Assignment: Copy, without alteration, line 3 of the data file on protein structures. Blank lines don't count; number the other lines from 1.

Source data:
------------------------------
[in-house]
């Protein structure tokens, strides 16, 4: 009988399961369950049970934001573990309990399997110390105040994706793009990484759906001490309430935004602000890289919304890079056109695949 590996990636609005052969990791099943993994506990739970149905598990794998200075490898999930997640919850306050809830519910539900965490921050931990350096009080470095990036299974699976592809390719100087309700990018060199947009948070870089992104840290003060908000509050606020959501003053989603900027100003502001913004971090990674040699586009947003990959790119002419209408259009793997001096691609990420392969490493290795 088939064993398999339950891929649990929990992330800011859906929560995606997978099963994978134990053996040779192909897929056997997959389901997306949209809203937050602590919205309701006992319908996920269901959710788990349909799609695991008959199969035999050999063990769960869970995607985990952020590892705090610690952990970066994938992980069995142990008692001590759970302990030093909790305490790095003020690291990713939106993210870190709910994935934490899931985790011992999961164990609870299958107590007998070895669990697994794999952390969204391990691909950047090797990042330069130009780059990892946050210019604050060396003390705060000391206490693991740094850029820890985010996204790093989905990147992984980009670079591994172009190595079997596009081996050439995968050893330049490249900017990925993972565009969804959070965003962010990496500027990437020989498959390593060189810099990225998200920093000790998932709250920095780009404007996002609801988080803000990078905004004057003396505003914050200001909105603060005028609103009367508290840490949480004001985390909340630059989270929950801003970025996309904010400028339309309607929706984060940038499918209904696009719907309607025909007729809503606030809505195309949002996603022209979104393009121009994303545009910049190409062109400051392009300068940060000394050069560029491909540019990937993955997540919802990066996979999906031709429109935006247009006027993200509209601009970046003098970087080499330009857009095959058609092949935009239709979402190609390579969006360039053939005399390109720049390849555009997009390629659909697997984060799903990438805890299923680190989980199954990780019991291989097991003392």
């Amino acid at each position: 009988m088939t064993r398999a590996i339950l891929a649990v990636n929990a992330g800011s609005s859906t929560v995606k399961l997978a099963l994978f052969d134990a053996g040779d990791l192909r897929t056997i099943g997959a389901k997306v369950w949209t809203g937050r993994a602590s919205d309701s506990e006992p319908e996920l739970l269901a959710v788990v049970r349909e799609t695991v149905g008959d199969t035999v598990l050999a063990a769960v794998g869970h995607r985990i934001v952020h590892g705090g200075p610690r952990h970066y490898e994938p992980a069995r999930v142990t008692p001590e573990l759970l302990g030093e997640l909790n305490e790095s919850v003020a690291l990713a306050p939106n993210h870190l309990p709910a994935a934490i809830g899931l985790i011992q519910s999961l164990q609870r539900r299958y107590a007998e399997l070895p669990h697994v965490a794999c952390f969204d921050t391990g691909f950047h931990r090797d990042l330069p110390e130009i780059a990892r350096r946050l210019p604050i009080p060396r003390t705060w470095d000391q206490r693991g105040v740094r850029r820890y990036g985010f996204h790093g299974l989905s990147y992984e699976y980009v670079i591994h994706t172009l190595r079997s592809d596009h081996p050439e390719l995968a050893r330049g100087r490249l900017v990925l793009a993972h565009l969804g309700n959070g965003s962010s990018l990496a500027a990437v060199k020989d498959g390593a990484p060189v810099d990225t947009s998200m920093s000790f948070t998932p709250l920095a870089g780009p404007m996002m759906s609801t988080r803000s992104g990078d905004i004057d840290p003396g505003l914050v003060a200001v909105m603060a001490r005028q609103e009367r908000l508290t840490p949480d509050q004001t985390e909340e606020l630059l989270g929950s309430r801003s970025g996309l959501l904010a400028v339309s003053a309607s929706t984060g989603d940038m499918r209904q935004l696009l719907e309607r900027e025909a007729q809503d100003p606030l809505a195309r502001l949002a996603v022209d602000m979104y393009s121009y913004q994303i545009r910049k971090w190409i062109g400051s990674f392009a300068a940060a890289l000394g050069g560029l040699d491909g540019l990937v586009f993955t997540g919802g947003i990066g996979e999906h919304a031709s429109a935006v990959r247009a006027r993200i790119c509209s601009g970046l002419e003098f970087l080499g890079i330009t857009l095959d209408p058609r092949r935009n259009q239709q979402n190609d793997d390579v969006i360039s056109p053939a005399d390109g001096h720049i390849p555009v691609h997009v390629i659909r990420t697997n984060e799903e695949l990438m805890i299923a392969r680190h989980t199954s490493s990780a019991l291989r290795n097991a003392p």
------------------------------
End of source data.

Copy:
């Amino acid at each position: 009988m088939t064993r398999a590996i339950l891929a649990v990636n929990a992330g800011s609005s859906t929560v995606k399961l997978a099963l994978f052969d134990a053996g040779d990791l192909r897929t056997i099943g997959a389901k997306v369950w949209t809203g937050r993994a602590s919205d309701s506990e006992p319908e996920l739970l269901a959710v788990v049970r349909e799609t695991v149905g008959d199969t035999v598990l050999a063990a769960v794998g869970h995607r985990i934001v952020h590892g705090g200075p610690r952990h970066y490898e994938p992980a069995r999930v142990t008692p001590e573990l759970l302990g030093e997640l909790n305490e790095s919850v003020a690291l990713a306050p939106n993210h870190l309990p709910a994935a934490i809830g899931l985790i011992q519910s999961l164990q609870r539900r299958y107590a007998e399997l070895p669990h697994v965490a794999c952390f969204d921050t391990g691909f950047h931990r090797d990042l330069p110390e130009i780059a990892r350096r946050l210019p604050i009080p060396r003390t705060w470095d000391q206490r693991g105040v740094r850029r820890y990036g985010f996204h790093g299974l989905s990147y992984e699976y980009v670079i591994h994706t172009l190595r079997s592809d596009h081996p050439e390719l995968a050893r330049g100087r490249l900017v990925l793009a993972h565009l969804g309700n959070g965003s962010s990018l990496a500027a990437v060199k020989d498959g390593a990484p060189v810099d990225t947009s998200m920093s000790f948070t998932p709250l920095a870089g780009p404007m996002m759906s609801t988080r803000s992104g990078d905004i004057d840290p003396g505003l914050v003060a200001v909105m603060a001490r005028q609103e009367r908000l508290t840490p949480d509050q004001t985390e909340e606020l630059l989270g929950s309430r801003s970025g996309l959501l904010a400028v339309s003053a309607s929706t984060g989603d940038m499918r209904q935004l696009l719907e309607r900027e025909a007729q809503d100003p606030l809505a195309r502001l949002a996603v022209d602000m979104y393009s121009y913004q994303i545009r910049k971090w190409i062109g400051s990674f392009a300068a940060a890289l000394g050069g560029l040699d491909g540019l990937v586009f993955t997540g919802g947003i990066g996979e999906h919304a031709s429109a935006v990959r247009a006027r993200i790119c509209s601009g970046l002419e003098f970087l080499g890079i330009t857009l095959d209408p058609r092949r935009n259009q239709q979402n190609d793997d390579v969006i360039s056109p053939a005399d390109g001096h720049i390849p555009v691609h997009v390629i659909r990420t697997n984060e799903e695949l990438m805890i299923a392969r680190h989980t199954s490493s990780a019991l291989r290795n097991a003392p």